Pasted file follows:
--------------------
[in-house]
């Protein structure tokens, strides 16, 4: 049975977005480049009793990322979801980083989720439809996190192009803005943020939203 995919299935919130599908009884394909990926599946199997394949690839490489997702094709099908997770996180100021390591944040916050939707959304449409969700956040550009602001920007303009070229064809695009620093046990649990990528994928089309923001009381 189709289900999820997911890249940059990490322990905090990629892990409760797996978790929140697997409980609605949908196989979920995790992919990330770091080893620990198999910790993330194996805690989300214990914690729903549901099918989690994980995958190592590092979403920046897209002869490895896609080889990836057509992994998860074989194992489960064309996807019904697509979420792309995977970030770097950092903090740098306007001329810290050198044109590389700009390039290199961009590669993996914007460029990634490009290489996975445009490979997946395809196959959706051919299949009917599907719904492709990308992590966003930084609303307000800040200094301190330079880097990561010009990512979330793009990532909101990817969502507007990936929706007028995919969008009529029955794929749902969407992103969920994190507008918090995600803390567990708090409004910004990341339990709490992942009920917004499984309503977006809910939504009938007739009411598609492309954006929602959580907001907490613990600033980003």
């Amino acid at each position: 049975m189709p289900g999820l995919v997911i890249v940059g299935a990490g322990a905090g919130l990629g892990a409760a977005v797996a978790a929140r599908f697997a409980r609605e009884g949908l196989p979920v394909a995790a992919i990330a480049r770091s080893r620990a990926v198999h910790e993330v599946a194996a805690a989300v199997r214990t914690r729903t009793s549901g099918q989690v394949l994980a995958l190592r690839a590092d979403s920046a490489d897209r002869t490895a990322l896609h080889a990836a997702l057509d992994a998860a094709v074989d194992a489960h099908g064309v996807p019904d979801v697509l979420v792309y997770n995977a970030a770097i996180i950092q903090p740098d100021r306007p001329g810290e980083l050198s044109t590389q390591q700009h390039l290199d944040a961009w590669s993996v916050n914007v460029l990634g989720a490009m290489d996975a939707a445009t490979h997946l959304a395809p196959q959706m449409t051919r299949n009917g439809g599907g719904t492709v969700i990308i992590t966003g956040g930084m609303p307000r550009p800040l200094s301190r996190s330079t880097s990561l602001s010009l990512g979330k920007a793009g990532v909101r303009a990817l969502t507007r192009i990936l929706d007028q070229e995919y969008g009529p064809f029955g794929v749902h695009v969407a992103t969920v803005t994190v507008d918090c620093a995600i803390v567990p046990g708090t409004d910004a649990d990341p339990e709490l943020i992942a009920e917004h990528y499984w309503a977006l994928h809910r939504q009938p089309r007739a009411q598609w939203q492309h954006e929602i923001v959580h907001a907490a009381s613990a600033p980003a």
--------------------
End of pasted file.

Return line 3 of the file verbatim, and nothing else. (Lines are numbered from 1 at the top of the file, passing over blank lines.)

């Amino acid at each position: 049975m189709p289900g999820l995919v997911i890249v940059g299935a990490g322990a905090g919130l990629g892990a409760a977005v797996a978790a929140r599908f697997a409980r609605e009884g949908l196989p979920v394909a995790a992919i990330a480049r770091s080893r620990a990926v198999h910790e993330v599946a194996a805690a989300v199997r214990t914690r729903t009793s549901g099918q989690v394949l994980a995958l190592r690839a590092d979403s920046a490489d897209r002869t490895a990322l896609h080889a990836a997702l057509d992994a998860a094709v074989d194992a489960h099908g064309v996807p019904d979801v697509l979420v792309y997770n995977a970030a770097i996180i950092q903090p740098d100021r306007p001329g810290e980083l050198s044109t590389q390591q700009h390039l290199d944040a961009w590669s993996v916050n914007v460029l990634g989720a490009m290489d996975a939707a445009t490979h997946l959304a395809p196959q959706m449409t051919r299949n009917g439809g599907g719904t492709v969700i990308i992590t966003g956040g930084m609303p307000r550009p800040l200094s301190r996190s330079t880097s990561l602001s010009l990512g979330k920007a793009g990532v909101r303009a990817l969502t507007r192009i990936l929706d007028q070229e995919y969008g009529p064809f029955g794929v749902h695009v969407a992103t969920v803005t994190v507008d918090c620093a995600i803390v567990p046990g708090t409004d910004a649990d990341p339990e709490l943020i992942a009920e917004h990528y499984w309503a977006l994928h809910r939504q009938p089309r007739a009411q598609w939203q492309h954006e929602i923001v959580h907001a907490a009381s613990a600033p980003a």